The mountains were doing their best to fulfill their given role of wringing  some of the moisture out of the air arriving from the Pacific after a journey across the Great Basin and the canyon lands of Utah and northern Arizona.  As morning sun warmed mountain valleys and ridges, the continental air mass traveling east was lifted by the rising heat and the rising lands below, moisture condensing into those welcome summer clouds.  So far this year, though, this daily cycle, this diurnal pulse of cloud-making, hasn’t hit the tipping point.  We wait, we watch, we hope, we pray, each summer the same anticipation, the same longing—for the week when “the rains come.”

We wait for that big rain one day, thunderheads disgorging their innards before the clouds melt away sometime between sunset and the wee hours of the night.  The next morning’s sun blazes down on the soaked earth, coaxing some of yesterday’s moisture to rise from trees and soil, and by late morning, it’s coming together into widespread healthy cumulus, which join together through mid-day into billowing thunderheads.  From any spot on the high desert, we might see three, four, five storms building into sure-fire afternoon and evening downpours, each of which will soak an expanse of land (thirsty land laced with roots and rivers eager to receive this precious rain) and provide new moisture for tomorrow’s evaporation/condensation/precipitation cycle.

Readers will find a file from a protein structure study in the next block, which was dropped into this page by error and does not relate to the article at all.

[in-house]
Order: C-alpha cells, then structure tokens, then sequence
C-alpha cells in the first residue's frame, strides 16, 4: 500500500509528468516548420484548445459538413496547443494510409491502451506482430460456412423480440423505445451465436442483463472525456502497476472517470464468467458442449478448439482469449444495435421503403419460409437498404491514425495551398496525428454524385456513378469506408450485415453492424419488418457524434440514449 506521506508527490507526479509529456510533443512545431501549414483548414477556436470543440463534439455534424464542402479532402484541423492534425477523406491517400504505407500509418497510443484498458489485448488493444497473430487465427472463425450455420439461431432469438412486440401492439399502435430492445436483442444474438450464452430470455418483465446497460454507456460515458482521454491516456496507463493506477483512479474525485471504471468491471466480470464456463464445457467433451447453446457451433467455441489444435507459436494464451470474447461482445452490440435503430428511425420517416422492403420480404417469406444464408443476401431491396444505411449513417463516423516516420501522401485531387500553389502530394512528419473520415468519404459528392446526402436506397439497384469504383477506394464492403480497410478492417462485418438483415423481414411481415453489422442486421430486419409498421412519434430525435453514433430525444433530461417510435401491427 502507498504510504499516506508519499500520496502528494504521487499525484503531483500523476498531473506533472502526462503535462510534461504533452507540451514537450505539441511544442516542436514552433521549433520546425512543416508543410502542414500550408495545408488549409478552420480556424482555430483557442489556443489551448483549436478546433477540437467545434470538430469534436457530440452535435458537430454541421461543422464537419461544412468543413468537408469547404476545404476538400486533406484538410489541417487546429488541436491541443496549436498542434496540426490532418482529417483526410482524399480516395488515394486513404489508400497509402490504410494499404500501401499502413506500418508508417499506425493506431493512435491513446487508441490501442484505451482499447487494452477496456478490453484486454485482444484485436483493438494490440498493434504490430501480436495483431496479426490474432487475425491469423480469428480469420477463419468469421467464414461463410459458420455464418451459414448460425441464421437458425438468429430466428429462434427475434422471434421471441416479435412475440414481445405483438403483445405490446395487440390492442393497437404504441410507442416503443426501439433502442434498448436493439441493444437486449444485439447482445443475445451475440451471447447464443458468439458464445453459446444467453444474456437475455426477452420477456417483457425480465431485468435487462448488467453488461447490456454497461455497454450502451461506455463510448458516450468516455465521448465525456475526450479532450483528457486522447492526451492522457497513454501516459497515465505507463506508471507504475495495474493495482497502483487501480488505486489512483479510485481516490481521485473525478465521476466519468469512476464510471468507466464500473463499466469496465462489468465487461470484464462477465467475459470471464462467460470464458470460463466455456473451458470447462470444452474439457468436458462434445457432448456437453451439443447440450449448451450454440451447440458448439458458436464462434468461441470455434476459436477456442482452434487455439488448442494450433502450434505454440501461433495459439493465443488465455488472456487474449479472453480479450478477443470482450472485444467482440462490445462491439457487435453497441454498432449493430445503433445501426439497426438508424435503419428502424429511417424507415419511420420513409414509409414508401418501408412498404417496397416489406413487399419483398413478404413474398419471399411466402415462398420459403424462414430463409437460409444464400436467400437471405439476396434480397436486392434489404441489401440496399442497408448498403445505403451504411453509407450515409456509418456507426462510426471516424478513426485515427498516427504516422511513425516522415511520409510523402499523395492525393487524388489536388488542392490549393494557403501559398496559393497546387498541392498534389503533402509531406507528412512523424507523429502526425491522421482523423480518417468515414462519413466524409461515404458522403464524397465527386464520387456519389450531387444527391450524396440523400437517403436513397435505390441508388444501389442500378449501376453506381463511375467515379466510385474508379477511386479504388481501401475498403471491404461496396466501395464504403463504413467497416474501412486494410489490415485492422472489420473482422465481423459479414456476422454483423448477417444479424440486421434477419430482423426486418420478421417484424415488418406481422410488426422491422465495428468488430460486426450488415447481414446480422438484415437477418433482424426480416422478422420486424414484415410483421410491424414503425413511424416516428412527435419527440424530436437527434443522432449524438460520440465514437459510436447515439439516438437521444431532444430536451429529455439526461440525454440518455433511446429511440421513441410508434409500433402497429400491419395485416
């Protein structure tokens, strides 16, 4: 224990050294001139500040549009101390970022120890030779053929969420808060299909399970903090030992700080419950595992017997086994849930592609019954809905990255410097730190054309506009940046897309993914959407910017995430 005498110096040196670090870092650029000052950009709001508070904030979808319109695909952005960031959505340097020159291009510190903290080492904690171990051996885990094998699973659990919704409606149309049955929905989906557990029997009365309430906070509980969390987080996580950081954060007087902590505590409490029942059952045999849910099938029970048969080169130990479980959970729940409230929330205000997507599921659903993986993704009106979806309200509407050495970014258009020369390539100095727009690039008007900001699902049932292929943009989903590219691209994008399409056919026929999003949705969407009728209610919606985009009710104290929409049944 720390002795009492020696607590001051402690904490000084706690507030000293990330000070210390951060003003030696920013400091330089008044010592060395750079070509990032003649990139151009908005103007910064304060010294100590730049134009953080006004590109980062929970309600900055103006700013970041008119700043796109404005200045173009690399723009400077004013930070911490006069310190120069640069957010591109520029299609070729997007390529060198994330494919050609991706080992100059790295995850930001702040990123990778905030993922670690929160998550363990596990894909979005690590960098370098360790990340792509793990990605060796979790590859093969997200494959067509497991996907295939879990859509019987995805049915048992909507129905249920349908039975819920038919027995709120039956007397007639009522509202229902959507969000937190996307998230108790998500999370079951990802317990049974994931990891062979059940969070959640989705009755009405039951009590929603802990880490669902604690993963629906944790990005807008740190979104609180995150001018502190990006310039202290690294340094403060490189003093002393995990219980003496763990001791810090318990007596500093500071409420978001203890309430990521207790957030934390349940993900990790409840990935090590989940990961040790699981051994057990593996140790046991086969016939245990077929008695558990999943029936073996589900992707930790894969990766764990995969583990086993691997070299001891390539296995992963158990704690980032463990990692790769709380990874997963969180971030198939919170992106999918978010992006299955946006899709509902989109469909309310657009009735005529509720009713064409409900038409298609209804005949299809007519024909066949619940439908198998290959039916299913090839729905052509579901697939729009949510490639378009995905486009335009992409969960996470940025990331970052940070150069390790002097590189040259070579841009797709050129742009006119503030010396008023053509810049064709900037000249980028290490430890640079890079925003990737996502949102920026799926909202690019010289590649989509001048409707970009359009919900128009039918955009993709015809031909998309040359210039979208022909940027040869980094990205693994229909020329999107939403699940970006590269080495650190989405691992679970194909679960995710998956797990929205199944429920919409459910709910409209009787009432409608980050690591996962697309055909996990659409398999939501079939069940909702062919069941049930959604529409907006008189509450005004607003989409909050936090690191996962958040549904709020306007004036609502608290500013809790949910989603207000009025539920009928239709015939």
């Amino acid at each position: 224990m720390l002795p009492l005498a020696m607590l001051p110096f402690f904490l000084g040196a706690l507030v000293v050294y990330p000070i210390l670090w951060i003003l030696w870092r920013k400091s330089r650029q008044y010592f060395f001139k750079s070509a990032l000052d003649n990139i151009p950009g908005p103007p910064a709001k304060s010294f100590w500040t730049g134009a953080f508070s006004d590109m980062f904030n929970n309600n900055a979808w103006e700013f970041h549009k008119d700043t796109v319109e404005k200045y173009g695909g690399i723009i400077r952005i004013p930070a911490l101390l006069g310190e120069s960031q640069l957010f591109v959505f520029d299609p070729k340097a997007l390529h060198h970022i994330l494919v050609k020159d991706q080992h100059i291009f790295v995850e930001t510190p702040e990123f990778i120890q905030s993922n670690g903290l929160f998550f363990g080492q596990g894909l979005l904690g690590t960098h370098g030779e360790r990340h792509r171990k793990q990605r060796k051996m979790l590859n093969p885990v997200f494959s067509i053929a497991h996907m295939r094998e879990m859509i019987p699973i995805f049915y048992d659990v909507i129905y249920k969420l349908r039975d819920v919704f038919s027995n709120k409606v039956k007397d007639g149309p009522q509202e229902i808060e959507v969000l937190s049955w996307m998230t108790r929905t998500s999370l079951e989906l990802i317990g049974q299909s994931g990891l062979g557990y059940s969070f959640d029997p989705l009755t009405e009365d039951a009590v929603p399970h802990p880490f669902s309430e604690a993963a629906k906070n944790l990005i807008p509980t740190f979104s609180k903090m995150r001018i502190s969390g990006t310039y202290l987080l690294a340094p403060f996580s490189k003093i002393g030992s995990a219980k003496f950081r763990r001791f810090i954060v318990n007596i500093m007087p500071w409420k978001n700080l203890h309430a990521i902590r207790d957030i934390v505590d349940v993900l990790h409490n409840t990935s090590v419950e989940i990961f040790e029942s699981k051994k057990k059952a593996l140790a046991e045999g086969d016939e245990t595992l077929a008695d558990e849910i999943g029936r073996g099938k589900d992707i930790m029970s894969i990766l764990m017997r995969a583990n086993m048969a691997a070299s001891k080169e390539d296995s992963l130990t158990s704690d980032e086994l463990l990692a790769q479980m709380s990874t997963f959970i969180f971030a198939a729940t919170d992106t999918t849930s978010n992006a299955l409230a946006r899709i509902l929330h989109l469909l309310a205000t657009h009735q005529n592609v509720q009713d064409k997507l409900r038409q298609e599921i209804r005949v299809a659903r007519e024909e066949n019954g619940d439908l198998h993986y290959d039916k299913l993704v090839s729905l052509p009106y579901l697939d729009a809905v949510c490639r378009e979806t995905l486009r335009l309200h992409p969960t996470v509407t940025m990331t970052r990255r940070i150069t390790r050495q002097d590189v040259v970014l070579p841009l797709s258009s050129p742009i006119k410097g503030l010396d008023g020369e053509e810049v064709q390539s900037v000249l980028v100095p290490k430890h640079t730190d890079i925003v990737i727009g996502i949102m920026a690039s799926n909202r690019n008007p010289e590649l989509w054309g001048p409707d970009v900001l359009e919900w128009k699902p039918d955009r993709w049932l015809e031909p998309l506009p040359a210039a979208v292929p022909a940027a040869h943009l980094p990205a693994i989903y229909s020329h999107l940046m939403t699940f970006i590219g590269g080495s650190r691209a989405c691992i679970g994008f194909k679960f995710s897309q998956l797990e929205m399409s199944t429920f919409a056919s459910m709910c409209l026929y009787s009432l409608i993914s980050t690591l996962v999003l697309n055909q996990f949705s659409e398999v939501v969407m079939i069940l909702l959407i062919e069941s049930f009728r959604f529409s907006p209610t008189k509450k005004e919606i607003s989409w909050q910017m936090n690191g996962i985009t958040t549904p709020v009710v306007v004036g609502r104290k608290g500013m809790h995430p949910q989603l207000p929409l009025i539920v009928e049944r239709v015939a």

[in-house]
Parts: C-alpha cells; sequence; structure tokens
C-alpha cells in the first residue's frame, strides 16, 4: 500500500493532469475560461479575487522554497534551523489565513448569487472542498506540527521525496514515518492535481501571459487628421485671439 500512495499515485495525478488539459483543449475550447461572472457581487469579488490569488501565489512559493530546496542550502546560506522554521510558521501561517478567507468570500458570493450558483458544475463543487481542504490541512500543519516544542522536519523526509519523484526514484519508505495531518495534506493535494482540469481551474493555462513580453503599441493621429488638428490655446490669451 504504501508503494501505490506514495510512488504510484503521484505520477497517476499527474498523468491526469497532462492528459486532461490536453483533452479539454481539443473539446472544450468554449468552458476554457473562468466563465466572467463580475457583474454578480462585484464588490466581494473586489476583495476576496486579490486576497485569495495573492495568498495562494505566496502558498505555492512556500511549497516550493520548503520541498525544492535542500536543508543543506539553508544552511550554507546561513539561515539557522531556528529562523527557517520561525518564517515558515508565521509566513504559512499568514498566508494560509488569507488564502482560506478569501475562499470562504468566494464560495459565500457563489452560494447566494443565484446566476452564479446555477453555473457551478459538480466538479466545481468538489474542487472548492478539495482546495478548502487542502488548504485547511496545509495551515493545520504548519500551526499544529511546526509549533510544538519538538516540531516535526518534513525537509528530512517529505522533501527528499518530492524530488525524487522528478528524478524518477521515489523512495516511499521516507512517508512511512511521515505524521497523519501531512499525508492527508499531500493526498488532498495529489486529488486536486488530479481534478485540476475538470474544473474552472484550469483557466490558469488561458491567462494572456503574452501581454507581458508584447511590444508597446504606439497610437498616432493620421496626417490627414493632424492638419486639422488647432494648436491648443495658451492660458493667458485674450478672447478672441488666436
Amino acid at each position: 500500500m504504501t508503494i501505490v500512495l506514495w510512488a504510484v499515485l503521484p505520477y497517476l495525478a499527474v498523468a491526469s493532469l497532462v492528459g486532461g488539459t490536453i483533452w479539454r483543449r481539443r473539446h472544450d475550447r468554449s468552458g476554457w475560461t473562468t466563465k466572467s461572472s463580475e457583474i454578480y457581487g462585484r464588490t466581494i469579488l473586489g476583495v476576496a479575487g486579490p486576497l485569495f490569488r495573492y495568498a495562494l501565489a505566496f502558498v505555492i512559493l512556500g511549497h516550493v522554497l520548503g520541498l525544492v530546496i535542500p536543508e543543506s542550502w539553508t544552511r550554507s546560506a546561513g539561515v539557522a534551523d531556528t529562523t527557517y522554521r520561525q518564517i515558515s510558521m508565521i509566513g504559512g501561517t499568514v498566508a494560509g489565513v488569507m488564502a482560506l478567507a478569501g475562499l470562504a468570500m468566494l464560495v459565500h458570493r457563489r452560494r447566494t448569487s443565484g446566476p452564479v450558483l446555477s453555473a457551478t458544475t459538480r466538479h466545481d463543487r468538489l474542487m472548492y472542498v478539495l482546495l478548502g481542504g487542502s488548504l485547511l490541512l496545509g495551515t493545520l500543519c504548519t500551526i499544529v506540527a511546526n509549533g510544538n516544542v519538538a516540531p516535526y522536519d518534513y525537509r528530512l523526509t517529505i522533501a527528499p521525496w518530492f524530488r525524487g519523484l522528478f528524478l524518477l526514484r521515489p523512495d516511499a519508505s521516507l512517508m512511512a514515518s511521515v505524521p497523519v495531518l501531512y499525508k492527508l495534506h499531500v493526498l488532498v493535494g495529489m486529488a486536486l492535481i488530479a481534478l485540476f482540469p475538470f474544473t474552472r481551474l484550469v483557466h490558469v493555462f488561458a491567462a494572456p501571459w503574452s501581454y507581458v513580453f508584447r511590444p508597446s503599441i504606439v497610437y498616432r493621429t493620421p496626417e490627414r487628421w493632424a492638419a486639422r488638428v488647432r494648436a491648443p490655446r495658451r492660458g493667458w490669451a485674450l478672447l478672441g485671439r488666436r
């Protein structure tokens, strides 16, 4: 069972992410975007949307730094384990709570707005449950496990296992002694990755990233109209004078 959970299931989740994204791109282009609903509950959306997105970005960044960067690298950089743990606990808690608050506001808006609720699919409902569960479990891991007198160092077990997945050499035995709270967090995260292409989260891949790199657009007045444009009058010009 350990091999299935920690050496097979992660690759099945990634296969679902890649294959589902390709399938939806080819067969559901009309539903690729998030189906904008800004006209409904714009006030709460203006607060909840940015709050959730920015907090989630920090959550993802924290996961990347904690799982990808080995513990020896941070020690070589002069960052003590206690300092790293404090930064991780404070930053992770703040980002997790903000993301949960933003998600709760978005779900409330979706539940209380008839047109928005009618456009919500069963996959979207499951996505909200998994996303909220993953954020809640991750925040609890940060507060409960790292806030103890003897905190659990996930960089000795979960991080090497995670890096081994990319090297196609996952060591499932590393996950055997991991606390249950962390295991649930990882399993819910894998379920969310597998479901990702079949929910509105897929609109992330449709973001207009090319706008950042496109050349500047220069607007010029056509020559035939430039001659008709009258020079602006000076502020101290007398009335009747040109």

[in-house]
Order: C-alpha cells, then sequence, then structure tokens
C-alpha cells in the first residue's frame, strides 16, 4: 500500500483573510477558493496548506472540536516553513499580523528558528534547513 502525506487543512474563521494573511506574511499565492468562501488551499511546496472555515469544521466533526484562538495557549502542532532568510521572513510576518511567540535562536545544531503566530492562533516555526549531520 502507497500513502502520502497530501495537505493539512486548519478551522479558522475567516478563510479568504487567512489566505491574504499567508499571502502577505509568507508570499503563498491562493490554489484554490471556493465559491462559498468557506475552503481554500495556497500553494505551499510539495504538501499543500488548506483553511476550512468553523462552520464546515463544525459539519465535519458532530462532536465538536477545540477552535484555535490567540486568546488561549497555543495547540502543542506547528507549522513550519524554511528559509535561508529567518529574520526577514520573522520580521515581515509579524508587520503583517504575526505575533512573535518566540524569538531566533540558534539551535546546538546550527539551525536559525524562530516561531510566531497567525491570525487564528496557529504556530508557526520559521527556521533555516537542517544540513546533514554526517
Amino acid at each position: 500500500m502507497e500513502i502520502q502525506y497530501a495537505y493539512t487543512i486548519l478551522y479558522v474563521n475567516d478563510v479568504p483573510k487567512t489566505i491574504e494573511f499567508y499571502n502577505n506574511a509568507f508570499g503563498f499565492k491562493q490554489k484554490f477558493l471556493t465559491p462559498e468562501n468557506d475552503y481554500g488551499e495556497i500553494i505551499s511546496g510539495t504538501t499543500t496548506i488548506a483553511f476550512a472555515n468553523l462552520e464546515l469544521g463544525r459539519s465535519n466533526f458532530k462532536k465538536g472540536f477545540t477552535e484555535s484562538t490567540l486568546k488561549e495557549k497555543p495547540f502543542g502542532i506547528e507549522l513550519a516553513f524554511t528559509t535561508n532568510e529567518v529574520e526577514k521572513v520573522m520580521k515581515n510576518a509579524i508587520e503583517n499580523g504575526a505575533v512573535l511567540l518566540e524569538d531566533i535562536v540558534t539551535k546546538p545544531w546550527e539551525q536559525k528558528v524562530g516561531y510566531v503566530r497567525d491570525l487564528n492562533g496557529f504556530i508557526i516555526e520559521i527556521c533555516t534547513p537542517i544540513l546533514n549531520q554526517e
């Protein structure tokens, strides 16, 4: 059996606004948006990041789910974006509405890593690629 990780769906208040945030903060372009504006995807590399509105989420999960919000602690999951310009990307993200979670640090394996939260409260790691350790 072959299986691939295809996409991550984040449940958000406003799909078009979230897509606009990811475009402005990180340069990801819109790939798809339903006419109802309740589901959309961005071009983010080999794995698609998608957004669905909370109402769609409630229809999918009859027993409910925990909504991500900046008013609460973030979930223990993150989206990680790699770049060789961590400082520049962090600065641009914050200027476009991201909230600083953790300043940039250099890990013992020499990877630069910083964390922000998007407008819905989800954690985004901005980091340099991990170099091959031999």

Each year, we watch the skies, our thirsty animal bodies awaiting this subtle tipping point, after which our arid, sun-drenched landscape becomes – for a few glorious weeks – the trigger and receptacle for this daily dance of moisture into and through and down from the expansive sky we also love so well.


We don’t always reach this tipping point.  A half-inch rain disappears into the parched soil, the next day’s sun finding little moisture to release.  Each day that follows, the soil dries ever more, so what clouds do form don’t hold enough moisture to grow into “real” storms; instead of a couple half-inch rains followed by an inch or a steady diet of quarter-inchers, we get a spit (.07 inches feels so much better than none!) followed by several days of no rain at all.  Once a week, twice when lucky, a little something falls from the sky in any given spot across this vast expanse of high desert, piñon-speckled hills, and prairie fringe.